Load testing a game with a couple of hundreds of thousands of virtual users

    Hello, Habr!

    I work for a gaming company that develops online games. Currently, all our games are divided into many “markets” (one “market” per country) and in each “market” there are a dozen worlds between which players are distributed during registration (well, or sometimes they can choose it themselves). Each world has one database and one or more web / app servers. Thus, the load is divided and distributed across the worlds / servers almost evenly and as a result we get the maximum online of 6K-8K players (this is the maximum, mostly several times less) and 200-300 requests per prime time per world.

    Such a structure with the division of players into markets and worlds is becoming obsolete; players want something global. In the last games, we stop dividing people by country and left only one / two markets (America and Europe), but still with many worlds in each. The next step will be the development of games with a new architecture and the unification of all players in one single world with one database .

    Today I wanted to talk a little bit about how I was tasked with checking what if the whole online (and this is 50-200 thousand users at a time) of one of our popular games “send” to play the next game built on the new architecture and whether whole system, especially database ( PostgreSQL 11) practically withstand such a load and, if it can’t, find out where our maximum is. I’ll tell you a little about the problems that have arisen and the decisions to prepare for testing so many users, the process itself and a little about the results.


    In the past, at InnoGames GmbH, each game team created a game project to their taste and color, often using different technologies, programming languages, and databases. In addition, we have many external systems responsible for payments, sending push notifications, marketing and more. To work with these systems, developers also created their unique interfaces as best they could.

    There is a lot of money in the mobile gaming business right nowand, accordingly, huge competition. Here it is very important to get it back from each dollar spent on marketing and a little more from above, therefore all game companies very often “close” games even at the stage of closed testing, if they do not meet the analytical expectations. Accordingly, losing time on the invention of the next wheel is unprofitable, so it was decided to create a unified platform that will provide developers with a ready-made solution for integration with all external systems, a database with replication and all best-practices. All that developers need is to develop and “put” a good game on top of this and not waste time on development not related to the game itself.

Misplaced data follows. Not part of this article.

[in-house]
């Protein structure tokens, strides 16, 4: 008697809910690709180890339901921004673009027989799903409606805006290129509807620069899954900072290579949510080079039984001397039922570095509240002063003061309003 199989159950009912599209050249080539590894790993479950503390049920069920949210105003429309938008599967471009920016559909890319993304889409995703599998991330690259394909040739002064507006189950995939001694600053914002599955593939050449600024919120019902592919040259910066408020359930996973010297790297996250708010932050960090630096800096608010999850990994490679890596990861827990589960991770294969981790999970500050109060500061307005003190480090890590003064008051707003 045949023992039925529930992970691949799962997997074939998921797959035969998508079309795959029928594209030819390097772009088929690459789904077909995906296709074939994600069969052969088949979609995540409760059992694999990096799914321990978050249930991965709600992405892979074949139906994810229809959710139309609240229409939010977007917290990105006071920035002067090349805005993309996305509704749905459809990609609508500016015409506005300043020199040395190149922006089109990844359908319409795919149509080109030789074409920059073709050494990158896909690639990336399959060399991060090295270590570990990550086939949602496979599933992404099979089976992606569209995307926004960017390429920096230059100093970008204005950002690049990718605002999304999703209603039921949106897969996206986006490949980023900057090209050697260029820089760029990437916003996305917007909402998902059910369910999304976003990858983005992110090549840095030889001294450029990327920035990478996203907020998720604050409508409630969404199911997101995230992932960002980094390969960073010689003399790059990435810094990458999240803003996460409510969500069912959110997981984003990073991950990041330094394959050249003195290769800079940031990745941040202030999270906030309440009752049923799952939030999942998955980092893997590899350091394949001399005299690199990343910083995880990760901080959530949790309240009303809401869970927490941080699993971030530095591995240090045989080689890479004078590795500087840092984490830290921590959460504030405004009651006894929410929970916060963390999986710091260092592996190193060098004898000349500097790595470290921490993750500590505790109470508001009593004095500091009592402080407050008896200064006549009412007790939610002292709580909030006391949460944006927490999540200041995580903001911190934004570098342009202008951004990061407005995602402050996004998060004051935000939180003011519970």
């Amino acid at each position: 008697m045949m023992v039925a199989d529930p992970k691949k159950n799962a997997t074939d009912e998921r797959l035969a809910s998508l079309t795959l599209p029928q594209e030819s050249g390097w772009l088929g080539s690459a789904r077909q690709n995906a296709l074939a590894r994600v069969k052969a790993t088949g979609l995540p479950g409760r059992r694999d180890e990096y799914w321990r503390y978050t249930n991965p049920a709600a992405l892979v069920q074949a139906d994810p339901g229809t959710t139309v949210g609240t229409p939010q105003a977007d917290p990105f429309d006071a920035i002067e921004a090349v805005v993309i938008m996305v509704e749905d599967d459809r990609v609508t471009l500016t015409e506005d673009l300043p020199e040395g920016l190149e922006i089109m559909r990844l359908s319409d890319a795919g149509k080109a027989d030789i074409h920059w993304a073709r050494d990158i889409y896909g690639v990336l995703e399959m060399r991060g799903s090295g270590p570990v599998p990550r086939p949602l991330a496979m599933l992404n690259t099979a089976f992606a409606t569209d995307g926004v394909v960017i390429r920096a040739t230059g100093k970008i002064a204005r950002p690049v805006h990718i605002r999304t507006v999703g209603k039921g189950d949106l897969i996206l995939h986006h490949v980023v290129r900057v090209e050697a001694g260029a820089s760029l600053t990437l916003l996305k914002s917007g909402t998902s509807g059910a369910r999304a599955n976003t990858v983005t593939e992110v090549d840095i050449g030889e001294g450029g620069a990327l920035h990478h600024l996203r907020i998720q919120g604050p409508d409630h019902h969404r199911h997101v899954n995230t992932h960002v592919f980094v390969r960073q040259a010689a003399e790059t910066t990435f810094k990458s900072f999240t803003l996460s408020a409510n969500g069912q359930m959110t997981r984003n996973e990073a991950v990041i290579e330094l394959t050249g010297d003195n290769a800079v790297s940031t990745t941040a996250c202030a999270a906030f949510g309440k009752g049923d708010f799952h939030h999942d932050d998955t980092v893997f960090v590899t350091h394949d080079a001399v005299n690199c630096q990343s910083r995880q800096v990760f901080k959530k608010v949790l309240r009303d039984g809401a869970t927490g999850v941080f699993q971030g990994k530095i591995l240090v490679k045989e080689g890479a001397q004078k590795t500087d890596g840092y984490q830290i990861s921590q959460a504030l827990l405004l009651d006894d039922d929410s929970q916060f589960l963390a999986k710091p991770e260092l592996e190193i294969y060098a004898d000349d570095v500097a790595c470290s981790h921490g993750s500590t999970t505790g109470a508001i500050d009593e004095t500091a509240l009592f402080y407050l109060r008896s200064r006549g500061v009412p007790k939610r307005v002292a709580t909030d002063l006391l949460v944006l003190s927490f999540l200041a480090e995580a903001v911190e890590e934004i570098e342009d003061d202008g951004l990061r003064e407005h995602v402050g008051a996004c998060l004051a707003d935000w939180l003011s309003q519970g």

This platform is called GameStarter :


    So, to the point. All future InnoGames games will be built on this platform, which has two databases - master and game (PostgreSQL 11). Master stores basic information about the players (login, password, etc.) and participates, mainly, only in the process of login / registration in the game itself. Game - the database of the game itself, where, accordingly, all game data and entities are stored, which is the core of the game, where the whole load will go.
    Thus, the question arose whether this whole structure could withstand such a potential number of users equal to the maximum online of one of our most popular games.


    The task itself was this: to check whether the database (PostgreSQL 11), with replication enabled, can withstand all the load that we currently have in the most loaded game, having at its disposal the entire PowerEdge M630 hypervisor (HV).
    I ’ll clarify that the task at the moment was only to verify , using the existing database configs, which we formed taking into account best-practices and our own experience.

    I’ll say right away the database, and the whole system showed itself well, with the exception of a couple of points. But this particular game project was at the prototype stage and in the future, with the complication of game mechanics, requests to the database will become more complicated and the load itself may increase significantly and its nature may change. To prevent this, it is necessary to iteratively test the project with each more or less significant milestone. Automating the ability to run these kinds of tests with a couple of hundreds of thousands of users has become the main task at this stage.